UAE tourist destination with sun, fun and adventure

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UAE tourist destination with sun, fun and adventure
With the installation of the world's longest zipline at Jebel Jais in January, Ras Al Khaimah has become one of the hottest attractions for adrenaline junkies in the UAE and the entire Gulf region.

Dubai - Northern Emirates are reaping the benefit of UAE tourism drive

By Waheed Abbas

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Published: Thu 22 Nov 2018, 8:00 PM

Last updated: Sat 24 Nov 2018, 8:17 AM

Tourist inflow to the UAE continues with the Northern Emirates increasing their role in attracting more foreign tourists with the key focus on culture, heritage, adventure and three S's - Sun, Sand and Sea - tourism.
According to industry analysts and officials, the emirates of Ras Al Khaimah, Ajman and Sharjah are transforming themselves into a bigger tourist destinations through regular participation in global events, various promotions and by focusing on aspects that complement Dubai and Abu Dhabi tourism. For instance, Sharjah is mainly focusing on promoting the emirate as heritage and cultural destination of the Arab World while Ras Al Khaimah is attracting more of adventure tourists as well as trying to cash in on its beaches.
With the installation of the world's longest zipline at Jebel Jais in January, Ras Al Khaimah has become one of the hottest attractions for adrenaline junkies in the UAE and the entire Gulf region. Luxury camps and mountain biking routes are also expected to grace the area in the next couple of years.
In the UAE, Euromonitor International predicts that Dubai will lead with 16.65 million inbound city arrivals in 2018 followed by 2.4 million in Abu Dhabi, 1.86 million in Sharjah, 579,000 in Ras Al Khaimah, 399,000 in Ajman and 274,000 in Fujairah. 
According to Rabia Yasmeen, research analyst, Euromonitor International, Dubai is preparing to welcome over 20 million tourists in 2020, the UAE remains the region's tourism hub with continued investment in the sector as the country gets ready for Expo 2020 Dubai.
"While tourism is heavily concentrated in key cities, dispersion to Northern Emirates is picking up pace as they are starting to reap the benefits of their marketing efforts," she said in Megratrends Shaping the Future of Travel report.
Christopher Lund, head of hotels at Colliers International Mena, said 2018 has been an interesting year in the UAE, slower than expected growth in visitor arrivals has occurred in the primary UAE markets such as Abu Dhabi and Dubai. For example, airport passenger traffic at Dubai International has achieved a growth of 1.4 per cent as of year-to-date in September 2018, in comparison with the 19 per cent growth it had achieved by the same period in 2017.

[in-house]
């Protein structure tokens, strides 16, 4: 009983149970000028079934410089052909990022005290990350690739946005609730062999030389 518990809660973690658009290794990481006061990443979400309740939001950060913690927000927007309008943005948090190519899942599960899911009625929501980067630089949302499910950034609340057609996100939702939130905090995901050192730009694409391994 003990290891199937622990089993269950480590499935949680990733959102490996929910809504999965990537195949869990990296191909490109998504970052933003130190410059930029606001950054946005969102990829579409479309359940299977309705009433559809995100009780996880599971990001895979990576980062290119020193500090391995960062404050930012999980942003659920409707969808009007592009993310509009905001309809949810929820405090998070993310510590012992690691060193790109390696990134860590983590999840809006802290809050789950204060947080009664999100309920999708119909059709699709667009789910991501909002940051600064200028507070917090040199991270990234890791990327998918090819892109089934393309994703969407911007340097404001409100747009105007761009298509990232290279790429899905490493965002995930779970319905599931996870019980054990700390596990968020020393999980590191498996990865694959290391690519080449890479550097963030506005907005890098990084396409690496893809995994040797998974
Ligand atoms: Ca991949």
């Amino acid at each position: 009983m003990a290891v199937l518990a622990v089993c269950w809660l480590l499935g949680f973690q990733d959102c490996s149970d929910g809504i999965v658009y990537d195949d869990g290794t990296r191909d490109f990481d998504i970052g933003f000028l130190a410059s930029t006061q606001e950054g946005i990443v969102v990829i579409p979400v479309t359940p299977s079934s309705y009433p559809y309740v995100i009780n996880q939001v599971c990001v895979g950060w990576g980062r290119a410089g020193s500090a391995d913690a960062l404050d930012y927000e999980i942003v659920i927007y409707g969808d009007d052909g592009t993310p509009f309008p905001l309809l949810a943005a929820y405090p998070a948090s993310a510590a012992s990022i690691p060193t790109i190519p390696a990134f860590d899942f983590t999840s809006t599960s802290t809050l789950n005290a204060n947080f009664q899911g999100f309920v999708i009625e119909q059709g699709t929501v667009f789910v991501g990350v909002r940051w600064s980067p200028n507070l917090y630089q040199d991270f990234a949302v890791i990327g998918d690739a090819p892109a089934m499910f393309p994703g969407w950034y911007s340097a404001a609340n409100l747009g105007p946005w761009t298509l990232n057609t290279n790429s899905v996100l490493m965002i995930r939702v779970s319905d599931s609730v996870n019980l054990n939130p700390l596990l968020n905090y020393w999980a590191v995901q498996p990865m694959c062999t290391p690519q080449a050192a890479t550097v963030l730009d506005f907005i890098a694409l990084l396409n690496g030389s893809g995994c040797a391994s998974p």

"However, emerging Emirates have managed to develop, with Ras Al Khaimah experiencing a 9.1 per cent growth in visitor arrivals as of YTD September 2018. To sum, a slower expected growth has occurred in Abu Dhabi and Dubai, while Ras Al Khaimah and Sharjah both saw growth of over 5 per cent in their respective YTD tourist arrivals," Lund said.
Saleh Mohamed Al Geziry, director-general at the Ajman Tourism Development Department, said the emirate is keen to position itself as an ideal destination for tourism.
In the recent past, it took a host of initiatives including Ajman Run 2018, Flyboard Championship and Jet Ski Marathon. It also showed its heritage sites such as Ajman Museum, the Ajman Fish Market and the upcoming 'Heritage District' project.
During the first 9 months, Ajman witnessed 13 per cent increase in guest numbers and Dh242 million revenues from tourism and hospitality sector.
Feras Al Sadek, head of marketing, Grand Millennium Dubai, said not only does he see growth in the UAE market especially Dubai in terms of number of tourist coming in to the country but also the type of tourist coming from different regions around the world.
"All of the emirates are working together to create an overall destination, with each emirate supporting each other," he said.
Will stronger dirham affect UAE tourism source markets?
Strengthening dirham against the currency of key source markets could put the UAE's tourism market at a disadvantage as compared to other competing destinations, an analyst said.
"To a degree, yes. This is dependent on two factors, competing destinations with better value propositions and on the strength of the source markets currency relative to the UAE dirham," said Christopher Lund, head of hotels at Colliers International Mena,
Commenting on the impact of stronger dirham from its main sourcing markets, he said tourists travelling for the three S's - Sun, Sand and Sea - tend to travel where they can obtain the best value for money.
"At the moment Egypt is increasingly competing for this segment with the UAE, as the devaluation of the Egyptian pound - along with a period of stabilisation in the country - have created an attractive value proposition for sun-seeking tourists. This has resulted in the return of the traditional Western and Eastern European source markets which may have displaced some portion of visitation to the UAE," he said.
He pointed out that visitation from India and China makes up an increasing portion of overall tourism in the UAE and the relative strength of the dirham to the Indian rupee or Chinese yuan may impact the number of individuals with the discretionary income needed to travel.

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